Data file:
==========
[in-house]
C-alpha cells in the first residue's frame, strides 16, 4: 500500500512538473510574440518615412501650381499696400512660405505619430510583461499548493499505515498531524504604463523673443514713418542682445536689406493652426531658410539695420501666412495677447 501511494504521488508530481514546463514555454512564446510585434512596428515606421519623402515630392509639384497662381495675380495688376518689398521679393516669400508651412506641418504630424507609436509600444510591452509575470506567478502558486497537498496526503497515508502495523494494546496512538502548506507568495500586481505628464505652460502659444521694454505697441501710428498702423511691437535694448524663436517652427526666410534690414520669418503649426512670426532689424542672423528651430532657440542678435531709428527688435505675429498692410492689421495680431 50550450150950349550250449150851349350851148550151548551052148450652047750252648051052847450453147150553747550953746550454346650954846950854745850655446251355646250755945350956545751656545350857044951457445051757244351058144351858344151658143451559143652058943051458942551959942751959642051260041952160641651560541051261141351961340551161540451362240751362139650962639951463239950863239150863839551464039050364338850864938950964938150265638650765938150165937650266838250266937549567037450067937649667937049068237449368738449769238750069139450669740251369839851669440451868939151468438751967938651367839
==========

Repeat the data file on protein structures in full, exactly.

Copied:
[in-house]
C-alpha cells in the first residue's frame, strides 16, 4: 500500500512538473510574440518615412501650381499696400512660405505619430510583461499548493499505515498531524504604463523673443514713418542682445536689406493652426531658410539695420501666412495677447 501511494504521488508530481514546463514555454512564446510585434512596428515606421519623402515630392509639384497662381495675380495688376518689398521679393516669400508651412506641418504630424507609436509600444510591452509575470506567478502558486497537498496526503497515508502495523494494546496512538502548506507568495500586481505628464505652460502659444521694454505697441501710428498702423511691437535694448524663436517652427526666410534690414520669418503649426512670426532689424542672423528651430532657440542678435531709428527688435505675429498692410492689421495680431 50550450150950349550250449150851349350851148550151548551052148450652047750252648051052847450453147150553747550953746550454346650954846950854745850655446251355646250755945350956545751656545350857044951457445051757244351058144351858344151658143451559143652058943051458942551959942751959642051260041952160641651560541051261141351961340551161540451362240751362139650962639951463239950863239150863839551464039050364338850864938950964938150265638650765938150165937650266838250266937549567037450067937649667937049068237449368738449769238750069139450669740251369839851669440451868939151468438751967938651367839